Monday, April 12, 2010

Layer 281 . . . Demolishing Religion, The Big Questions, Social Class, UKIP, Greens, Will Hutton, Manifestos, Delusion and iPhones

"Jesus came to demolish religion."

The God slot on BBC1 yesterday - 'The Big Questions' - was pretty entertaining. It was broadcast from the Lord Carpets Academy in, er, Peckham, and had an interesting panel of 4 people commenting on the so-called big questions - "Does class matter?", "Should the Pope resign?", "Do bears shit in the woods?" and "Is the Pope a Catholic?"

On the one hand, I can't bear the ubiquitous mid-Atlantic uber-Catholic apologist Christine Odone, and on the other I'm developing a real liking for Mehdi Hasan, a genuine political progressive and senior editor at the New Statesman. [See Layers 261 & 262]

Also prominent on the programme was that well-known scion of enlightened thinking and proud Bermonsey resident Jackiey (?) Budden, who was clearly on it to provide political balance. It's important on these occasions when social class is discussed on flagship TV programmes to balance the presence of thoughtful and intelligent working class individuals with one or two who represent the stupidest and most ignorant individuals you're ever likely to come across in Peckham and Bermondsey, and indeed the planet. S'entertainin, innit?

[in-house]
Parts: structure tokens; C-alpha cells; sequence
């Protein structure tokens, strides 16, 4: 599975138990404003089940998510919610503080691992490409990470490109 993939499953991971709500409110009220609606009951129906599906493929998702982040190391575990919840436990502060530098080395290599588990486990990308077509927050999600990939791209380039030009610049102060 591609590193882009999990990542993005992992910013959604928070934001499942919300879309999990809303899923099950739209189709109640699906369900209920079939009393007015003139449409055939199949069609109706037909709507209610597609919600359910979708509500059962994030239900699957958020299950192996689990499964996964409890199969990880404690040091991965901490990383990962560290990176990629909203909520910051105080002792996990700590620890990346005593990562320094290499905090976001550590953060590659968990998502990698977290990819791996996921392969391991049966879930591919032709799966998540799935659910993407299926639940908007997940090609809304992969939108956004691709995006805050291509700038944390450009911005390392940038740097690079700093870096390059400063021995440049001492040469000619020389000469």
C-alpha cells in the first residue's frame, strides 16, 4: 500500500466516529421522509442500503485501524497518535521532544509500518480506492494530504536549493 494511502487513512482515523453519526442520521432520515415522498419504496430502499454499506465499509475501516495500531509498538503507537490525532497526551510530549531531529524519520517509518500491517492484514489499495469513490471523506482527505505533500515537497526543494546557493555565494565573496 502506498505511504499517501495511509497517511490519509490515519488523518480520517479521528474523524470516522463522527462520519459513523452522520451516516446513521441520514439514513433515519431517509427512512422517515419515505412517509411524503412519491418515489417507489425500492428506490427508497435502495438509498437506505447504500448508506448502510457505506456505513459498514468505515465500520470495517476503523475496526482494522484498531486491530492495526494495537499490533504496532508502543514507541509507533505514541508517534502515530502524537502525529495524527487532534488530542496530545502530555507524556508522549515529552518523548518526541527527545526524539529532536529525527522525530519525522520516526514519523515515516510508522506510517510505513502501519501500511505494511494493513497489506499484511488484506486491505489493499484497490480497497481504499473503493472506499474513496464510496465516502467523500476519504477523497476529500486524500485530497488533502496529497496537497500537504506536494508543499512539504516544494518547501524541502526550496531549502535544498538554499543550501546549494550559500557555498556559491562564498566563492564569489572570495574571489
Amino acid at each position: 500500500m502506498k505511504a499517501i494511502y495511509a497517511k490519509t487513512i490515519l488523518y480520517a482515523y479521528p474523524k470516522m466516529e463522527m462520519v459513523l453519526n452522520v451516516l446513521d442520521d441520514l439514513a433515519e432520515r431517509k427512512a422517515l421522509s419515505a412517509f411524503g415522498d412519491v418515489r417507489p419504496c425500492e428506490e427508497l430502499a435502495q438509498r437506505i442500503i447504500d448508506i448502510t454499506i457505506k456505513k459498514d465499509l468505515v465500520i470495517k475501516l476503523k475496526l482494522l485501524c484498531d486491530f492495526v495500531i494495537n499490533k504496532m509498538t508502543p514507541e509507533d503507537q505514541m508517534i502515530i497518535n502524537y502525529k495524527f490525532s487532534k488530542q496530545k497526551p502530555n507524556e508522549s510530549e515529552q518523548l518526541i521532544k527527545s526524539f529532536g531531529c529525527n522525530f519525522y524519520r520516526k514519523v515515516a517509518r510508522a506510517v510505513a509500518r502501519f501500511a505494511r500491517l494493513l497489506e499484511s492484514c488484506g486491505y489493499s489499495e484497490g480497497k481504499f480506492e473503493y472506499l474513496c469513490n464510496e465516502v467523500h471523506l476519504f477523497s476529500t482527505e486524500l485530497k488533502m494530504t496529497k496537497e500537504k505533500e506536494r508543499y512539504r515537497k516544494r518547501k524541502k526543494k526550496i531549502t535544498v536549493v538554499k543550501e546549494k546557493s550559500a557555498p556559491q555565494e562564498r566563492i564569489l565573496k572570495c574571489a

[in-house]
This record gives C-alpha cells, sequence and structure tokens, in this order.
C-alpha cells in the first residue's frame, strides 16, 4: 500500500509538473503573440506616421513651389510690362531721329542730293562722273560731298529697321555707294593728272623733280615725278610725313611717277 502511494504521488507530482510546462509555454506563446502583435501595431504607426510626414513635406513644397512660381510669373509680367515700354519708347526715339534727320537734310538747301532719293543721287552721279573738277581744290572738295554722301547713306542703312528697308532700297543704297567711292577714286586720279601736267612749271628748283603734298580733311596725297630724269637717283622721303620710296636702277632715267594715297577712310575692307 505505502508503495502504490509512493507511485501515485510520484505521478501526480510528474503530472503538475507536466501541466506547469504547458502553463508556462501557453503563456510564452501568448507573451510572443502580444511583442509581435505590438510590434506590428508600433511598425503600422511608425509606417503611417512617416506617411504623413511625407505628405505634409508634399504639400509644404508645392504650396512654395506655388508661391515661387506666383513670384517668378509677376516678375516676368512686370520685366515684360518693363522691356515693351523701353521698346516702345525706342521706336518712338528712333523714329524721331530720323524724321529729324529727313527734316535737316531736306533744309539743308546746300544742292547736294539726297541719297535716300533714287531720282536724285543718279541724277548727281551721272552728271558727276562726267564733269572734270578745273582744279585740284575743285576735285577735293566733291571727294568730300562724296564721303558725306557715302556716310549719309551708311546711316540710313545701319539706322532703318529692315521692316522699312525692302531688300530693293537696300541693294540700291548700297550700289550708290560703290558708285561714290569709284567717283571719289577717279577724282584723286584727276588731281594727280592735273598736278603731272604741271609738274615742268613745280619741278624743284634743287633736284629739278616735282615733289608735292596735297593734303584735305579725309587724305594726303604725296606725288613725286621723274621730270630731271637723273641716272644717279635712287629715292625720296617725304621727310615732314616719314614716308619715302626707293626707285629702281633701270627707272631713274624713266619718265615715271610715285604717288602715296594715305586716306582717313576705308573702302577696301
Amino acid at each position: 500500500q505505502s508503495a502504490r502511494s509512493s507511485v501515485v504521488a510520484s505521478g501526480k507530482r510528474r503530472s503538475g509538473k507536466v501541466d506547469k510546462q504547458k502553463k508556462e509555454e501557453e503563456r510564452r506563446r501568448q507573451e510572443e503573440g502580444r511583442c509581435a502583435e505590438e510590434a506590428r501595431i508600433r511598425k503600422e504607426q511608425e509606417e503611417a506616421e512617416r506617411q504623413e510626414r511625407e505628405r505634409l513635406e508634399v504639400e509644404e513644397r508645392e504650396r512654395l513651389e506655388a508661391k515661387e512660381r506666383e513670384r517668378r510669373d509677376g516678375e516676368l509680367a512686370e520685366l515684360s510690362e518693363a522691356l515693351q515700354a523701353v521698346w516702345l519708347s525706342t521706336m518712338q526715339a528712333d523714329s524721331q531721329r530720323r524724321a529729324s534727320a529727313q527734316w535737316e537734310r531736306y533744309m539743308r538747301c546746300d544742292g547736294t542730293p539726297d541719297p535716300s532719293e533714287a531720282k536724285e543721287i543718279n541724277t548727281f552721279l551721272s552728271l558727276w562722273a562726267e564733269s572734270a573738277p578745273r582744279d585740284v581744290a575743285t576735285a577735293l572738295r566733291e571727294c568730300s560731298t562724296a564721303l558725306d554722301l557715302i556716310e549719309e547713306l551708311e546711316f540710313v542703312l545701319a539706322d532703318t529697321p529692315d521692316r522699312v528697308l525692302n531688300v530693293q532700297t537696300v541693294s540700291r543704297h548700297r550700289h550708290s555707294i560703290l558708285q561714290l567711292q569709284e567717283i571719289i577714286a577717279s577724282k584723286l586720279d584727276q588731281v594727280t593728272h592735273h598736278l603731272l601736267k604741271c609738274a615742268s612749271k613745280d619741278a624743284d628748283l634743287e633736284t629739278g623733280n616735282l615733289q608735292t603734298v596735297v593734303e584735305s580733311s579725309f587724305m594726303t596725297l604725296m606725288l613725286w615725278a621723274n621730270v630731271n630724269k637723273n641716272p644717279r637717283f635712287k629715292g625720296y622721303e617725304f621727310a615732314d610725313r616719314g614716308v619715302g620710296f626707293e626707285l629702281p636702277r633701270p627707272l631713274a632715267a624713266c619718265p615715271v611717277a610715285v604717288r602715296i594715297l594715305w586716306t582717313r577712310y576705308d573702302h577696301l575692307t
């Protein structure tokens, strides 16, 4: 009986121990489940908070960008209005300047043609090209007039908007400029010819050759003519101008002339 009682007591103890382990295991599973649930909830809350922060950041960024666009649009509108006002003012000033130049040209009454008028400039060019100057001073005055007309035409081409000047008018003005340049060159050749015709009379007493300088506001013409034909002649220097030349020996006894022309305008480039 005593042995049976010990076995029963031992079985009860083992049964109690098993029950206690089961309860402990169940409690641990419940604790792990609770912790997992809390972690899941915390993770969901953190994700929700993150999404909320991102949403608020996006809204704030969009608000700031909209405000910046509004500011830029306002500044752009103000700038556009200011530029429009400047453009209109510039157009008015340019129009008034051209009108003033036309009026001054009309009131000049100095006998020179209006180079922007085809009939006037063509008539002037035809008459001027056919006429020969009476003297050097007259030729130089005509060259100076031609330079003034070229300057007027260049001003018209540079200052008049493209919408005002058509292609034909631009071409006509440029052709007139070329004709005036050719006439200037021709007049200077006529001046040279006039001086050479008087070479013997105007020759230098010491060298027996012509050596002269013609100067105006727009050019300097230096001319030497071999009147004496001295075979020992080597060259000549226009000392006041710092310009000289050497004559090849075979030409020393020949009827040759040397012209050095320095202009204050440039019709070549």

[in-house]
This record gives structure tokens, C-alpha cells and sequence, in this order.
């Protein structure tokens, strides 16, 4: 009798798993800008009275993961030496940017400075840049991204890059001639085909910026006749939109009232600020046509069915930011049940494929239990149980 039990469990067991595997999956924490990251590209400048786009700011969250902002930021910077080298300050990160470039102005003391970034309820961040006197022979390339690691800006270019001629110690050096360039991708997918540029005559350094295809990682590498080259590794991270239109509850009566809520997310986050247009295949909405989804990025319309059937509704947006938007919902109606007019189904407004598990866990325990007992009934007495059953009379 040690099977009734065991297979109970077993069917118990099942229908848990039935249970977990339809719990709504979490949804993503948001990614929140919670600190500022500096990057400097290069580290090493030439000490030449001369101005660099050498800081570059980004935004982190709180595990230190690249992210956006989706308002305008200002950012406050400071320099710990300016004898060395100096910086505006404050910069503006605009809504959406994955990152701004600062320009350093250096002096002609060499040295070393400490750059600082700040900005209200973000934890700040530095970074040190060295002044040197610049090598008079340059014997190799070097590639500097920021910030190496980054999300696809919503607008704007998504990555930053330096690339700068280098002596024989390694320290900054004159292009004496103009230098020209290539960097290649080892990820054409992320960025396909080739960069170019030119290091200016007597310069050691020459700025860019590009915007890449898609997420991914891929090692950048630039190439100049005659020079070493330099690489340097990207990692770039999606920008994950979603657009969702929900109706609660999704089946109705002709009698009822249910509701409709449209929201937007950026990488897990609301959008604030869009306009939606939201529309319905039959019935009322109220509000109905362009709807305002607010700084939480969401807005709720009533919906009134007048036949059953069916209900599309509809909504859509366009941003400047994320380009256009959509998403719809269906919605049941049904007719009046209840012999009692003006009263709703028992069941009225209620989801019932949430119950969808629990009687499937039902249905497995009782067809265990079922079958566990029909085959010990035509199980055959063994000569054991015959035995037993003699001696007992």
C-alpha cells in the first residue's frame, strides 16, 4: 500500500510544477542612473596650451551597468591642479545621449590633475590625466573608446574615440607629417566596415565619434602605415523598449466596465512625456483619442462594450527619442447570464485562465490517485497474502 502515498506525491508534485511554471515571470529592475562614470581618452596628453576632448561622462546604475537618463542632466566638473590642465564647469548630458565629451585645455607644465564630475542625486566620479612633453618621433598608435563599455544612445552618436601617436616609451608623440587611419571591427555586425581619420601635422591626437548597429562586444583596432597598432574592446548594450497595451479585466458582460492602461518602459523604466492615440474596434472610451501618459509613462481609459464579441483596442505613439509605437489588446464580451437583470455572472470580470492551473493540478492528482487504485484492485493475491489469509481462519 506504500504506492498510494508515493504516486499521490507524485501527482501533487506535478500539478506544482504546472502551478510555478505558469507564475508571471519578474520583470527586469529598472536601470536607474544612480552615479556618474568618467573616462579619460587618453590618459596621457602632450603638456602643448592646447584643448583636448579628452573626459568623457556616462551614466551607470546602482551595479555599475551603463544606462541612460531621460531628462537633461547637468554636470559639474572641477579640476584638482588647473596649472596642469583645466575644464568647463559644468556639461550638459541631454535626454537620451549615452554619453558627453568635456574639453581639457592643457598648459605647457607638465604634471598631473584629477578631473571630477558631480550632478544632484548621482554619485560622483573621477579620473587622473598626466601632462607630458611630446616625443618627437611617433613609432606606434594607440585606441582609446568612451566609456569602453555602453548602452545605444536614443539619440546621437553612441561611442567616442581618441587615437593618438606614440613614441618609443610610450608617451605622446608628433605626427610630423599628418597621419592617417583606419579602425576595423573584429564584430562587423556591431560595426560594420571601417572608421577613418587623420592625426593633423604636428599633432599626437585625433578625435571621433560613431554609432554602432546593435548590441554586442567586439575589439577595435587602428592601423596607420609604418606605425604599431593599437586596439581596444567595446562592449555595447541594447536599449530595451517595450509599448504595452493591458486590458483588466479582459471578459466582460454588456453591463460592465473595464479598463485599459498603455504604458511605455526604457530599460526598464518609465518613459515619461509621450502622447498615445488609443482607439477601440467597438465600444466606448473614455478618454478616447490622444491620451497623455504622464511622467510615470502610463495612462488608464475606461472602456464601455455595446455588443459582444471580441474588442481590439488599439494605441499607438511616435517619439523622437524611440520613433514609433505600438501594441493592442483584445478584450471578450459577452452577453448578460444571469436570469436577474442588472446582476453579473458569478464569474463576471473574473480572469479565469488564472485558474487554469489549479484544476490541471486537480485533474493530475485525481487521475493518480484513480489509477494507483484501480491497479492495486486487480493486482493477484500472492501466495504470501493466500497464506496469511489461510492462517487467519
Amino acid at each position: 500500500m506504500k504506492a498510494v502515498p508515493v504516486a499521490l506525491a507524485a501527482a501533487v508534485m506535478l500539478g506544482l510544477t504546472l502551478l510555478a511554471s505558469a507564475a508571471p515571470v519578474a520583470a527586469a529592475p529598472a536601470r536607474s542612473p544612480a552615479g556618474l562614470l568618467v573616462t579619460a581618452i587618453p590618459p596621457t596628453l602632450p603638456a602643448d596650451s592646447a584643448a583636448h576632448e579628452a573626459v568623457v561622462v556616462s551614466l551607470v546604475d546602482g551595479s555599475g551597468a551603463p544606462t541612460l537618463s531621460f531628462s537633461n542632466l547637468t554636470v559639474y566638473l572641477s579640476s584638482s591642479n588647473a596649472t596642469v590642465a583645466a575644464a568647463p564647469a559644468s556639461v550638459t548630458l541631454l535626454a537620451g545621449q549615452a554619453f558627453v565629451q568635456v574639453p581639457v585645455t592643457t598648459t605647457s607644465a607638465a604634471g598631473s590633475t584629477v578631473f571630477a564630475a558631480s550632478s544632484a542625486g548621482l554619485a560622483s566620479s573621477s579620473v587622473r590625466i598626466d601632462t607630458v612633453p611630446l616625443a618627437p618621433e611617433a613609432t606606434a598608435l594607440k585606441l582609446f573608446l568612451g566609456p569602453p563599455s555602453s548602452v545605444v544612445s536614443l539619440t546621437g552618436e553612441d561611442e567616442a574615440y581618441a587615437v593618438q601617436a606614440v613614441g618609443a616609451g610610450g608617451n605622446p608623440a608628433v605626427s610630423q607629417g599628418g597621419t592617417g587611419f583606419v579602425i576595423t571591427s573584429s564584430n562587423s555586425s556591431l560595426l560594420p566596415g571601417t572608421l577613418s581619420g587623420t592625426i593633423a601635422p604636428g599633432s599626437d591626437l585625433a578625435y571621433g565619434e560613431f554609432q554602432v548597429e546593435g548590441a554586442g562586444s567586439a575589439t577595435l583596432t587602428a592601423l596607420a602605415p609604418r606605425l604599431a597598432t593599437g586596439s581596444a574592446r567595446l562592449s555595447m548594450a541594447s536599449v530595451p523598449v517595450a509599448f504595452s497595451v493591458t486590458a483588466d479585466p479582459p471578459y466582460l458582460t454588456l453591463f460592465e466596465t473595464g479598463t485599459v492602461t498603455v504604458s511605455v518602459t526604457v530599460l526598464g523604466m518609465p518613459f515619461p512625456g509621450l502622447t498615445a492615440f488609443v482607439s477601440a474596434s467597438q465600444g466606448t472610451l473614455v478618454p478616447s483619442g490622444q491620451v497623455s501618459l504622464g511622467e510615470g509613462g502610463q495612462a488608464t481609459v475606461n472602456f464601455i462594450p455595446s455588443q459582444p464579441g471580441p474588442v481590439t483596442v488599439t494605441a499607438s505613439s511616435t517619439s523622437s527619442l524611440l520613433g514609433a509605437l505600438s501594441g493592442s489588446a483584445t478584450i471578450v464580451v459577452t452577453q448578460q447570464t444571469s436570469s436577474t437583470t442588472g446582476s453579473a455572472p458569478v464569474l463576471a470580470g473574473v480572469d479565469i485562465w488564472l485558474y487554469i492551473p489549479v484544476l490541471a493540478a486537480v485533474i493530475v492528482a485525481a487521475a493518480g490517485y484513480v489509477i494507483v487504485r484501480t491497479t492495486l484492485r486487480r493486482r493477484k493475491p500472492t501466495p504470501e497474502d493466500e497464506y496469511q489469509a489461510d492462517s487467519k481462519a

Jackie, mother of deceased millionairess Jade Goody, said she's never been in a class. She said class is irrelevant, and in Britain today anyone can be successful. So there - case closed! We can all go home. Thanx Jax lol  :) x